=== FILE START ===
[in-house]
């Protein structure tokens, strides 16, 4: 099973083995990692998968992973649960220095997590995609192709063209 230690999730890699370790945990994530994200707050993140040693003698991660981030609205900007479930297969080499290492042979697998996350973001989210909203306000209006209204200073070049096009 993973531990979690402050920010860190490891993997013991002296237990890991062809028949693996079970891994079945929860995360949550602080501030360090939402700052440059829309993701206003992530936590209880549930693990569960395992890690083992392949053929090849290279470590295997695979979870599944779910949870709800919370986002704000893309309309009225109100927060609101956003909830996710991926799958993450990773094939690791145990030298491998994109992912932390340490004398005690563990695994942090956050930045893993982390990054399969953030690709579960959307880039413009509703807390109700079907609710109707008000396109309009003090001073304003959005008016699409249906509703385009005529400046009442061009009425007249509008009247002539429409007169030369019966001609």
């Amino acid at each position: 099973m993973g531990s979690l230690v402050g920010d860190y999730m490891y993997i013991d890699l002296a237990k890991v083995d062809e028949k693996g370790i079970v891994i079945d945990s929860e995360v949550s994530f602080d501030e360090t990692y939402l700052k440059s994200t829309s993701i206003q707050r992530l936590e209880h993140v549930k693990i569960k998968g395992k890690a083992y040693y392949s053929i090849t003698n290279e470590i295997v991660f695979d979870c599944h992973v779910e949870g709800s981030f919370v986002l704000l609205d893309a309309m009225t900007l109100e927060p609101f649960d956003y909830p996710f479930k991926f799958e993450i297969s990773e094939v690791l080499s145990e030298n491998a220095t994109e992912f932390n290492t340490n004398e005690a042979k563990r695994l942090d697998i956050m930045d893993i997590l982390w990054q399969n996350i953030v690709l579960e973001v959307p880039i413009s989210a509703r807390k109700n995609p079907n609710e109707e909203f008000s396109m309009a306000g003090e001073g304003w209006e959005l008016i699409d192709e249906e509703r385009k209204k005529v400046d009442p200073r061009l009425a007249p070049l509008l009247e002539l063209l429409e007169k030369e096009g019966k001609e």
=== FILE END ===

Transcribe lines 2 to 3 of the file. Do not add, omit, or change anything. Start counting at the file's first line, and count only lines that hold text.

């Protein structure tokens, strides 16, 4: 099973083995990692998968992973649960220095997590995609192709063209 230690999730890699370790945990994530994200707050993140040693003698991660981030609205900007479930297969080499290492042979697998996350973001989210909203306000209006209204200073070049096009 993973531990979690402050920010860190490891993997013991002296237990890991062809028949693996079970891994079945929860995360949550602080501030360090939402700052440059829309993701206003992530936590209880549930693990569960395992890690083992392949053929090849290279470590295997695979979870599944779910949870709800919370986002704000893309309309009225109100927060609101956003909830996710991926799958993450990773094939690791145990030298491998994109992912932390340490004398005690563990695994942090956050930045893993982390990054399969953030690709579960959307880039413009509703807390109700079907609710109707008000396109309009003090001073304003959005008016699409249906509703385009005529400046009442061009009425007249509008009247002539429409007169030369019966001609």
């Amino acid at each position: 099973m993973g531990s979690l230690v402050g920010d860190y999730m490891y993997i013991d890699l002296a237990k890991v083995d062809e028949k693996g370790i079970v891994i079945d945990s929860e995360v949550s994530f602080d501030e360090t990692y939402l700052k440059s994200t829309s993701i206003q707050r992530l936590e209880h993140v549930k693990i569960k998968g395992k890690a083992y040693y392949s053929i090849t003698n290279e470590i295997v991660f695979d979870c599944h992973v779910e949870g709800s981030f919370v986002l704000l609205d893309a309309m009225t900007l109100e927060p609101f649960d956003y909830p996710f479930k991926f799958e993450i297969s990773e094939v690791l080499s145990e030298n491998a220095t994109e992912f932390n290492t340490n004398e005690a042979k563990r695994l942090d697998i956050m930045d893993i997590l982390w990054q399969n996350i953030v690709l579960e973001v959307p880039i413009s989210a509703r807390k109700n995609p079907n609710e109707e909203f008000s396109m309009a306000g003090e001073g304003w209006e959005l008016i699409d192709e249906e509703r385009k209204k005529v400046d009442p200073r061009l009425a007249p070049l509008l009247e002539l063209l429409e007169k030369e096009g019966k001609e």